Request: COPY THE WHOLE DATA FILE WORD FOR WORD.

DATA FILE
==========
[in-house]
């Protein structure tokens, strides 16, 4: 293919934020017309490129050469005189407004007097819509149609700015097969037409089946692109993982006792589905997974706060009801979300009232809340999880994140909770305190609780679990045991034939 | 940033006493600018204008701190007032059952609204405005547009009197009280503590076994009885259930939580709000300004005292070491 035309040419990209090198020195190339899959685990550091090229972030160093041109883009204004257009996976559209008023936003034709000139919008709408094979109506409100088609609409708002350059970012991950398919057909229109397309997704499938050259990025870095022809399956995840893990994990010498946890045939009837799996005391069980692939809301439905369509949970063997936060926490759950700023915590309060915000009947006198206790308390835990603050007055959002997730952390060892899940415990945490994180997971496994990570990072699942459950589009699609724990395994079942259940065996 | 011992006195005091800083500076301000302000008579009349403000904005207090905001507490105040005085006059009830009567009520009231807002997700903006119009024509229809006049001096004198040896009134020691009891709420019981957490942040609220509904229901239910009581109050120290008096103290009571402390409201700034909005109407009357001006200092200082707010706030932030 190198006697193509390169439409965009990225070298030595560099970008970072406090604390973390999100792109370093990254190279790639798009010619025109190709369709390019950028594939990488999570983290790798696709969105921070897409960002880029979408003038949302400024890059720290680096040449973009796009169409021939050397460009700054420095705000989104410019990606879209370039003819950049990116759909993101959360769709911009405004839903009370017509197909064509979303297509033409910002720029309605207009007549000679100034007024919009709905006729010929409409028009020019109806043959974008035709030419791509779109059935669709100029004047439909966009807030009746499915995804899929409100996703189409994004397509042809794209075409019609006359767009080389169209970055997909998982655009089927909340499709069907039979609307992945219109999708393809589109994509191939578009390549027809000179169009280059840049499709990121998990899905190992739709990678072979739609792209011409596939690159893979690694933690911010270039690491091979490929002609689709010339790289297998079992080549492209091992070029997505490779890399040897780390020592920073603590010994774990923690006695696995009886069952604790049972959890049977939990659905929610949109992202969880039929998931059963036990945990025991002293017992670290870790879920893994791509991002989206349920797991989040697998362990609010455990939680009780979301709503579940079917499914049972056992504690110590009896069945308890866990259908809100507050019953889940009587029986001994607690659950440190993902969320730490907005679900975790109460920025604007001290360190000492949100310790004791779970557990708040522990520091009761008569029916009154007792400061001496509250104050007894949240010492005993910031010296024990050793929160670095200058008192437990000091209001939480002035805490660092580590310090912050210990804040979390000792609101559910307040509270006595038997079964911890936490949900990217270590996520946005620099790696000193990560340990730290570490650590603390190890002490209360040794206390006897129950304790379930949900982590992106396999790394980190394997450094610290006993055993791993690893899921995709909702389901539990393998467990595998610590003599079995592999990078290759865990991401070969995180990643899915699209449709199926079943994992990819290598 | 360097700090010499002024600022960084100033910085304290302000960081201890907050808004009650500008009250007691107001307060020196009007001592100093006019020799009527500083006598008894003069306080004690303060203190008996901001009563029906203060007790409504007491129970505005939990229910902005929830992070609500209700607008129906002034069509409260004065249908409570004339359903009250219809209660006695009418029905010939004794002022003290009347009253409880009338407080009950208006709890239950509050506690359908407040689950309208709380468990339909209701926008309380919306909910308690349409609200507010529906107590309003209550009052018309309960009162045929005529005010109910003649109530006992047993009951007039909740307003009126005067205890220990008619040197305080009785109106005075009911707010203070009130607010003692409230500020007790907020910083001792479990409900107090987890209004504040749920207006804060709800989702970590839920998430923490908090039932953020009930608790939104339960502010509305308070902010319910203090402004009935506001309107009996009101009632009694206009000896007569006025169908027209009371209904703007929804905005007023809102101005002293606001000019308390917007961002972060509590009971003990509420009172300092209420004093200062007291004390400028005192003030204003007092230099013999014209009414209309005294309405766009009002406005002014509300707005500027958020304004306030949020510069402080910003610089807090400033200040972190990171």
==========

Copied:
[in-house]
């Protein structure tokens, strides 16, 4: 293919934020017309490129050469005189407004007097819509149609700015097969037409089946692109993982006792589905997974706060009801979300009232809340999880994140909770305190609780679990045991034939 | 940033006493600018204008701190007032059952609204405005547009009197009280503590076994009885259930939580709000300004005292070491 035309040419990209090198020195190339899959685990550091090229972030160093041109883009204004257009996976559209008023936003034709000139919008709408094979109506409100088609609409708002350059970012991950398919057909229109397309997704499938050259990025870095022809399956995840893990994990010498946890045939009837799996005391069980692939809301439905369509949970063997936060926490759950700023915590309060915000009947006198206790308390835990603050007055959002997730952390060892899940415990945490994180997971496994990570990072699942459950589009699609724990395994079942259940065996 | 011992006195005091800083500076301000302000008579009349403000904005207090905001507490105040005085006059009830009567009520009231807002997700903006119009024509229809006049001096004198040896009134020691009891709420019981957490942040609220509904229901239910009581109050120290008096103290009571402390409201700034909005109407009357001006200092200082707010706030932030 190198006697193509390169439409965009990225070298030595560099970008970072406090604390973390999100792109370093990254190279790639798009010619025109190709369709390019950028594939990488999570983290790798696709969105921070897409960002880029979408003038949302400024890059720290680096040449973009796009169409021939050397460009700054420095705000989104410019990606879209370039003819950049990116759909993101959360769709911009405004839903009370017509197909064509979303297509033409910002720029309605207009007549000679100034007024919009709905006729010929409409028009020019109806043959974008035709030419791509779109059935669709100029004047439909966009807030009746499915995804899929409100996703189409994004397509042809794209075409019609006359767009080389169209970055997909998982655009089927909340499709069907039979609307992945219109999708393809589109994509191939578009390549027809000179169009280059840049499709990121998990899905190992739709990678072979739609792209011409596939690159893979690694933690911010270039690491091979490929002609689709010339790289297998079992080549492209091992070029997505490779890399040897780390020592920073603590010994774990923690006695696995009886069952604790049972959890049977939990659905929610949109992202969880039929998931059963036990945990025991002293017992670290870790879920893994791509991002989206349920797991989040697998362990609010455990939680009780979301709503579940079917499914049972056992504690110590009896069945308890866990259908809100507050019953889940009587029986001994607690659950440190993902969320730490907005679900975790109460920025604007001290360190000492949100310790004791779970557990708040522990520091009761008569029916009154007792400061001496509250104050007894949240010492005993910031010296024990050793929160670095200058008192437990000091209001939480002035805490660092580590310090912050210990804040979390000792609101559910307040509270006595038997079964911890936490949900990217270590996520946005620099790696000193990560340990730290570490650590603390190890002490209360040794206390006897129950304790379930949900982590992106396999790394980190394997450094610290006993055993791993690893899921995709909702389901539990393998467990595998610590003599079995592999990078290759865990991401070969995180990643899915699209449709199926079943994992990819290598 | 360097700090010499002024600022960084100033910085304290302000960081201890907050808004009650500008009250007691107001307060020196009007001592100093006019020799009527500083006598008894003069306080004690303060203190008996901001009563029906203060007790409504007491129970505005939990229910902005929830992070609500209700607008129906002034069509409260004065249908409570004339359903009250219809209660006695009418029905010939004794002022003290009347009253409880009338407080009950208006709890239950509050506690359908407040689950309208709380468990339909209701926008309380919306909910308690349409609200507010529906107590309003209550009052018309309960009162045929005529005010109910003649109530006992047993009951007039909740307003009126005067205890220990008619040197305080009785109106005075009911707010203070009130607010003692409230500020007790907020910083001792479990409900107090987890209004504040749920207006804060709800989702970590839920998430923490908090039932953020009930608790939104339960502010509305308070902010319910203090402004009935506001309107009996009101009632009694206009000896007569006025169908027209009371209904703007929804905005007023809102101005002293606001000019308390917007961002972060509590009971003990509420009172300092209420004093200062007291004390400028005192003030204003007092230099013999014209009414209309005294309405766009009002406005002014509300707005500027958020304004306030949020510069402080910003610089807090400033200040972190990171």